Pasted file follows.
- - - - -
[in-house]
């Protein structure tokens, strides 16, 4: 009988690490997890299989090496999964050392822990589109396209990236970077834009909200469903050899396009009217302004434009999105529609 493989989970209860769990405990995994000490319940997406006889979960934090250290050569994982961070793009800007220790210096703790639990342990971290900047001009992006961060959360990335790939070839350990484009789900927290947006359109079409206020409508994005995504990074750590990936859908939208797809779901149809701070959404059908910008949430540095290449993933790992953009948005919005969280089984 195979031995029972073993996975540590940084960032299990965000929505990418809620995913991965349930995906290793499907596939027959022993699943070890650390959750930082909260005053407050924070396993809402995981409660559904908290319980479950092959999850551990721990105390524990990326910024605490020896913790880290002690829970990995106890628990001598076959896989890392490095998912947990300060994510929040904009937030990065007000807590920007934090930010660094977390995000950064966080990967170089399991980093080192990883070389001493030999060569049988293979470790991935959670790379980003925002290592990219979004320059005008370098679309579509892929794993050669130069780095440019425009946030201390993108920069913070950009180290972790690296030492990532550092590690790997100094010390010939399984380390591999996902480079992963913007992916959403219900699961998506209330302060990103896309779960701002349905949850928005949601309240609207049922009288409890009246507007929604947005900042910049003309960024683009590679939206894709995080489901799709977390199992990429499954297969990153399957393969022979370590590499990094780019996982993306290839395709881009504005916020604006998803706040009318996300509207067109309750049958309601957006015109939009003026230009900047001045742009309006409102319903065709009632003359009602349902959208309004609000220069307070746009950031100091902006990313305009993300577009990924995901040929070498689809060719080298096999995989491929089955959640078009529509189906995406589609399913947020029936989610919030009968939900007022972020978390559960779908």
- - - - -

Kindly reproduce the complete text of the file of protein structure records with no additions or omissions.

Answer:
[in-house]
């Protein structure tokens, strides 16, 4: 009988690490997890299989090496999964050392822990589109396209990236970077834009909200469903050899396009009217302004434009999105529609 493989989970209860769990405990995994000490319940997406006889979960934090250290050569994982961070793009800007220790210096703790639990342990971290900047001009992006961060959360990335790939070839350990484009789900927290947006359109079409206020409508994005995504990074750590990936859908939208797809779901149809701070959404059908910008949430540095290449993933790992953009948005919005969280089984 195979031995029972073993996975540590940084960032299990965000929505990418809620995913991965349930995906290793499907596939027959022993699943070890650390959750930082909260005053407050924070396993809402995981409660559904908290319980479950092959999850551990721990105390524990990326910024605490020896913790880290002690829970990995106890628990001598076959896989890392490095998912947990300060994510929040904009937030990065007000807590920007934090930010660094977390995000950064966080990967170089399991980093080192990883070389001493030999060569049988293979470790991935959670790379980003925002290592990219979004320059005008370098679309579509892929794993050669130069780095440019425009946030201390993108920069913070950009180290972790690296030492990532550092590690790997100094010390010939399984380390591999996902480079992963913007992916959403219900699961998506209330302060990103896309779960701002349905949850928005949601309240609207049922009288409890009246507007929604947005900042910049003309960024683009590679939206894709995080489901799709977390199992990429499954297969990153399957393969022979370590590499990094780019996982993306290839395709881009504005916020604006998803706040009318996300509207067109309750049958309601957006015109939009003026230009900047001045742009309006409102319903065709009632003359009602349902959208309004609000220069307070746009950031100091902006990313305009993300577009990924995901040929070498689809060719080298096999995989491929089955959640078009529509189906995406589609399913947020029936989610919030009968939900007022972020978390559960779908």